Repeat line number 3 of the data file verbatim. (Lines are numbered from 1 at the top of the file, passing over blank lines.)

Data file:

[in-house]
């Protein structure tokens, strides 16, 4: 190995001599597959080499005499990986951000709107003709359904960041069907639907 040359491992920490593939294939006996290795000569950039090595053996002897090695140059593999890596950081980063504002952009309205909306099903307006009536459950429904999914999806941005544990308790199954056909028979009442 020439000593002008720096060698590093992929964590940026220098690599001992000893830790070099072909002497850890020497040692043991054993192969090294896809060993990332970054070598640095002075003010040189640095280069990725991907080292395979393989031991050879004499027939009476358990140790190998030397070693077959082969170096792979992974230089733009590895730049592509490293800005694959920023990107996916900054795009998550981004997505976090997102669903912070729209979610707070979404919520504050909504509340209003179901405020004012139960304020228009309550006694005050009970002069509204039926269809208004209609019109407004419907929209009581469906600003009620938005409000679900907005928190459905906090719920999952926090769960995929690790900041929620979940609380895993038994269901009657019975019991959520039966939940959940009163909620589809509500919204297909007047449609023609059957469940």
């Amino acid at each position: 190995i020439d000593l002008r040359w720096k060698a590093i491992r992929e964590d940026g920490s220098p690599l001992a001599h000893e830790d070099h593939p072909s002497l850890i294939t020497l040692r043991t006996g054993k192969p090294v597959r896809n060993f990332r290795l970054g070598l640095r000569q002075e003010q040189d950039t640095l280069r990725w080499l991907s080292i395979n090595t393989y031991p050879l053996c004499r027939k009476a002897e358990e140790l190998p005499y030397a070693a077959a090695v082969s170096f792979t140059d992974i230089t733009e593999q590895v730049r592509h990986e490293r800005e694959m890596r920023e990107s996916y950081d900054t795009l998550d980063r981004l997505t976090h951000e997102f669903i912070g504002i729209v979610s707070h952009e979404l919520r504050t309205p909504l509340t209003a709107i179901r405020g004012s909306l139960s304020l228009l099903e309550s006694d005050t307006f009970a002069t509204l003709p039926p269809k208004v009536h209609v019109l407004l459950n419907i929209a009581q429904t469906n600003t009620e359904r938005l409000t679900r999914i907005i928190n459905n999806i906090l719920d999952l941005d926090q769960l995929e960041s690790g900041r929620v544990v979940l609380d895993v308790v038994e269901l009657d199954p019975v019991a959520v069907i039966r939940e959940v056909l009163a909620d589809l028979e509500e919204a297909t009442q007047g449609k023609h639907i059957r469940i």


């Amino acid at each position: 190995i020439d000593l002008r040359w720096k060698a590093i491992r992929e964590d940026g920490s220098p690599l001992a001599h000893e830790d070099h593939p072909s002497l850890i294939t020497l040692r043991t006996g054993k192969p090294v597959r896809n060993f990332r290795l970054g070598l640095r000569q002075e003010q040189d950039t640095l280069r990725w080499l991907s080292i395979n090595t393989y031991p050879l053996c004499r027939k009476a002897e358990e140790l190998p005499y030397a070693a077959a090695v082969s170096f792979t140059d992974i230089t733009e593999q590895v730049r592509h990986e490293r800005e694959m890596r920023e990107s996916y950081d900054t795009l998550d980063r981004l997505t976090h951000e997102f669903i912070g504002i729209v979610s707070h952009e979404l919520r504050t309205p909504l509340t209003a709107i179901r405020g004012s909306l139960s304020l228009l099903e309550s006694d005050t307006f009970a002069t509204l003709p039926p269809k208004v009536h209609v019109l407004l459950n419907i929209a009581q429904t469906n600003t009620e359904r938005l409000t679900r999914i907005i928190n459905n999806i906090l719920d999952l941005d926090q769960l995929e960041s690790g900041r929620v544990v979940l609380d895993v308790v038994e269901l009657d199954p019975v019991a959520v069907i039966r939940e959940v056909l009163a909620d589809l028979e509500e919204a297909t009442q007047g449609k023609h639907i059957r469940i």